Rowan Eastabrook - Health Policy Partnership

Rowan Eastabrook

Caesarean birth: a global picture

19 April 2022

person holding baby's hand

The picture of caesarean birth looks very different across the world. Using Chad, the UK and Brazil as case studies, we consider how both culture and health resourcing have shaped the picture of caesarean birth we see today.

A caesarean birth, also known as a C-section, is an operation to deliver a baby through a cut in the lower abdomen. A caesarean may be planned by the mother and her healthcare provider, or may be the result of an obstetric emergency; for example, where the baby is breech (lying bottom or feet first) or labour is not progressing.

A caesarean can be life-saving if a mother or her baby are experiencing complications, but can carry unnecessary risks in both the immediate and long term when it is not medically required. For example, caesareans are associated with a three- to sixfold increased risk of severe post-birth complications vs. vaginal delivery, and children born via caesarean are more likely to develop conditions such as asthma and obesity later in life.

Since 1985, the international healthcare community has agreed that the optimal caesarean rate is between 10% and 15%. However, caesarean rates are increasing, suggesting that those who would be able to deliver vaginally without severe complications are undergoing the procedure.

Pregnant woman undergoing a contraction using gas to ease the pain

For many women, the hospital is not an ideal birthing environment: bright lights, loud noises and shift changes for hospital staff are stressors.

How do caesarean rates differ around the world?

Case study 1: Chad

Low-income countries such as Chad have little funding available for health, including maternity care. Although Chad’s government has invested heavily in healthcare infrastructure across the country, hospitals face significant staff shortages; in 2009, only 16% of women received professional support while giving birth. It is therefore unsurprising that Chad has one of the lowest rates of caesarean births in the world, at 1.4%.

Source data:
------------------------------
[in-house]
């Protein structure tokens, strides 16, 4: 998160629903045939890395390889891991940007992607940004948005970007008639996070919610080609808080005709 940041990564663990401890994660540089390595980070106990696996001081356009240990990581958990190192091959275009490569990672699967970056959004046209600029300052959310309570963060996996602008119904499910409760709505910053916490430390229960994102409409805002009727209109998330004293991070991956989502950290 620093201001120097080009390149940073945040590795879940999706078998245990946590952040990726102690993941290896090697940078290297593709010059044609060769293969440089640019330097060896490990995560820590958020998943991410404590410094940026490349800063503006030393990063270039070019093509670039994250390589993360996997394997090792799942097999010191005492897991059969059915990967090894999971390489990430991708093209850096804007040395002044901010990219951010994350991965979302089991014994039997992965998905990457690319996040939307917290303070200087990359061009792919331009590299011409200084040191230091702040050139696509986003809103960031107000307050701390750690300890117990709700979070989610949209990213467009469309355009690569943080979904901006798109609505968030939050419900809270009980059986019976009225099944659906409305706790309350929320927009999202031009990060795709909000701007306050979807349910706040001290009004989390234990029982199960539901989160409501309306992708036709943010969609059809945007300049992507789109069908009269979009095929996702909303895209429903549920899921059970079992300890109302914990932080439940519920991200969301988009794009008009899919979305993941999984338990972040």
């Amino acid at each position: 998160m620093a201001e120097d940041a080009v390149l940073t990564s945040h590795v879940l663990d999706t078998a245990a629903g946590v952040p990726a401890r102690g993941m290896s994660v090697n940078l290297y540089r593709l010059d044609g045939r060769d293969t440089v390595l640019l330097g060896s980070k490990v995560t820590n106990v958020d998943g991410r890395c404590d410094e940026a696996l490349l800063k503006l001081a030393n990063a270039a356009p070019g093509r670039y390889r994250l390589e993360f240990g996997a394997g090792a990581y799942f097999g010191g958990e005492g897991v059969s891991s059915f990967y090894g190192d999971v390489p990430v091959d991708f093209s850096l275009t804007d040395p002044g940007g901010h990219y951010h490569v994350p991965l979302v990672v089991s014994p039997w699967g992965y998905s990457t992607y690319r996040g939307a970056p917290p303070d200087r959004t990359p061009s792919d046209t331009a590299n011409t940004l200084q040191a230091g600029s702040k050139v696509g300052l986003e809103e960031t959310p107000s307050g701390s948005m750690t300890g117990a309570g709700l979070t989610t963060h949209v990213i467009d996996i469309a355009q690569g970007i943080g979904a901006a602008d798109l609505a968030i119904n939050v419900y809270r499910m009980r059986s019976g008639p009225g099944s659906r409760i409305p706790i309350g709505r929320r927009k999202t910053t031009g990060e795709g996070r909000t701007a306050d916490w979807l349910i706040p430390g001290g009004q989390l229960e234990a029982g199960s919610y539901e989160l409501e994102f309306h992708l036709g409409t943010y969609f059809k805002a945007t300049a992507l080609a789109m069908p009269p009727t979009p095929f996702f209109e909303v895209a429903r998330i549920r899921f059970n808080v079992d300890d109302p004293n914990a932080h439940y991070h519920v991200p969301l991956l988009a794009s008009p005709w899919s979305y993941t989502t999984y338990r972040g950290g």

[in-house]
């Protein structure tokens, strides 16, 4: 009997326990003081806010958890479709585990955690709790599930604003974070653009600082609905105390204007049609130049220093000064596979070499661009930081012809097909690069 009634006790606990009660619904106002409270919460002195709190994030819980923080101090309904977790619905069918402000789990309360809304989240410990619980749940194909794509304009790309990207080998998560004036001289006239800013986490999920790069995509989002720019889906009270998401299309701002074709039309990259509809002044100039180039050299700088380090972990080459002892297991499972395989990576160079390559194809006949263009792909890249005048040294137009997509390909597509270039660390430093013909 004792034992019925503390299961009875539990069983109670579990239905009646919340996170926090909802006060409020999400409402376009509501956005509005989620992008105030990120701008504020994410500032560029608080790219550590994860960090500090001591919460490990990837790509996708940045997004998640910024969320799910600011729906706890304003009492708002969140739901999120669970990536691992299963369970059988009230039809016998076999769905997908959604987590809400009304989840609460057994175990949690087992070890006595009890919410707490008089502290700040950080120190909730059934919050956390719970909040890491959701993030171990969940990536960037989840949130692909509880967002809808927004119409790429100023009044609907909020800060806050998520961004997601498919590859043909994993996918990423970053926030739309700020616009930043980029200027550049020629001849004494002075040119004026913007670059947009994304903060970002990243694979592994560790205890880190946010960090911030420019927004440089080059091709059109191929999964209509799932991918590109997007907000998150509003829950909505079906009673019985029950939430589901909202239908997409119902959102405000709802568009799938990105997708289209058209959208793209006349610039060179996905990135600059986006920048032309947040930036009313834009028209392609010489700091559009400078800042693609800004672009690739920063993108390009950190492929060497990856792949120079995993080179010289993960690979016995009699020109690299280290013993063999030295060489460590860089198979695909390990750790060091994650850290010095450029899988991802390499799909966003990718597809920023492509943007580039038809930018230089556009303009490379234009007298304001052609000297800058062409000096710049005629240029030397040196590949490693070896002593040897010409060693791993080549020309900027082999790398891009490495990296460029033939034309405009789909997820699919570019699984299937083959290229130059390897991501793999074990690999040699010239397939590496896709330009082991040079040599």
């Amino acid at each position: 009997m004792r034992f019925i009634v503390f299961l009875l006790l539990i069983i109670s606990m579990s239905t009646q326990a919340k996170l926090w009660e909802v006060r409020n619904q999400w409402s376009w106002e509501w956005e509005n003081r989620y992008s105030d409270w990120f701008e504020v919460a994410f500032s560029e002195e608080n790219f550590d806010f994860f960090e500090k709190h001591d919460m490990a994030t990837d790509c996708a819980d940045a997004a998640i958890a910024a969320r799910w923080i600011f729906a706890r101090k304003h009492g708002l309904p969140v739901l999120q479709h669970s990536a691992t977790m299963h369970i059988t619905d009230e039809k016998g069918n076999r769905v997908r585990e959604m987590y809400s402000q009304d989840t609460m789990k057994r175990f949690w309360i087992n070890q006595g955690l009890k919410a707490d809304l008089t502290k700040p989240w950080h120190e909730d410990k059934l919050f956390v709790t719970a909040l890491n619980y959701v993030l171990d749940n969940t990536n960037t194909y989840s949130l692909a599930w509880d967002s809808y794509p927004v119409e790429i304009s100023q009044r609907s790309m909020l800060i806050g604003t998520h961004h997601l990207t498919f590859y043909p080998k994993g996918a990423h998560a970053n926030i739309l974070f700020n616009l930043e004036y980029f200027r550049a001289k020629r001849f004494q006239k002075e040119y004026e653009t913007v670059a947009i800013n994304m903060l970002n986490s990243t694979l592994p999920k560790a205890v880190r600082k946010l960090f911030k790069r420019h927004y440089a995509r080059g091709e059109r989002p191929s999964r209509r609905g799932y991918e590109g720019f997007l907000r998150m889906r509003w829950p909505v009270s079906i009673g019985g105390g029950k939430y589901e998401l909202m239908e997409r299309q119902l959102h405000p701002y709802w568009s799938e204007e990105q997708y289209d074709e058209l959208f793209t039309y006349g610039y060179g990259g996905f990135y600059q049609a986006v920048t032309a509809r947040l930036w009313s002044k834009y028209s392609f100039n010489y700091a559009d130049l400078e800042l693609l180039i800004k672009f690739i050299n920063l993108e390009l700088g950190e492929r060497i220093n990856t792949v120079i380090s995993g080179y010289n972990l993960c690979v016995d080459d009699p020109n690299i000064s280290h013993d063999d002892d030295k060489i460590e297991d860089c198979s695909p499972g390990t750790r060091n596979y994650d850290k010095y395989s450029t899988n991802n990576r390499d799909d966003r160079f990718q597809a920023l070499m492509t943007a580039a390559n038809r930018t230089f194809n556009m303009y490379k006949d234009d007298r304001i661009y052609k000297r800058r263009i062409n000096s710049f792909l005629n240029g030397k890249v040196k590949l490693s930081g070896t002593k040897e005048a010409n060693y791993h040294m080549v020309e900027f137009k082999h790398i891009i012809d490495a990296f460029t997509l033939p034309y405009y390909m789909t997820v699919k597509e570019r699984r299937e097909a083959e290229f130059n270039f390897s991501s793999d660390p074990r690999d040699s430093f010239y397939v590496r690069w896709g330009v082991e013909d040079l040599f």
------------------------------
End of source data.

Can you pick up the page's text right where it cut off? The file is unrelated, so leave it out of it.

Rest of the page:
Maternal mortality (death from complications during pregnancy or birth) is also a serious problem, with 1,140 out of every 100,000 women in Chad dying in childbirth in 2017. Low caesarean rates are by no means the sole influence of this incredibly high figure, but given Chad’s rate of caesarean births falls well below the optimal range, it is possible that many women die as a consequence of poor caesarean provision.

Case study 2: Brazil

In Brazil, we see a very different picture. This middle-income country has one of the highest caesarean rates in the world – 55.9% of deliveries were by caesarean in 2018. In Brazil, the risk of postpartum maternal death is almost three times higher after a caesarean birth than a vaginal birth, making caesareans a significant risk factor. Maternal mortality is also much lower than in Chad – but still not optimal – at 60 per 100,000 live births as of 2017.

Given these alarming statistics, we must call into question why caesarean rates are so high in the first place. A number of factors contribute to this; for example, healthcare is free at point of use in Brazil and doctors are paid per service provided, not by hours worked. As caesareans are normally faster and more predictable than vaginal birth, obstetricians are highly incentivised to deliver babies by caesarean. As a result, women may be pressured by doctors to undergo the procedure. They may also not be educated about the benefits and risks of different birthing options.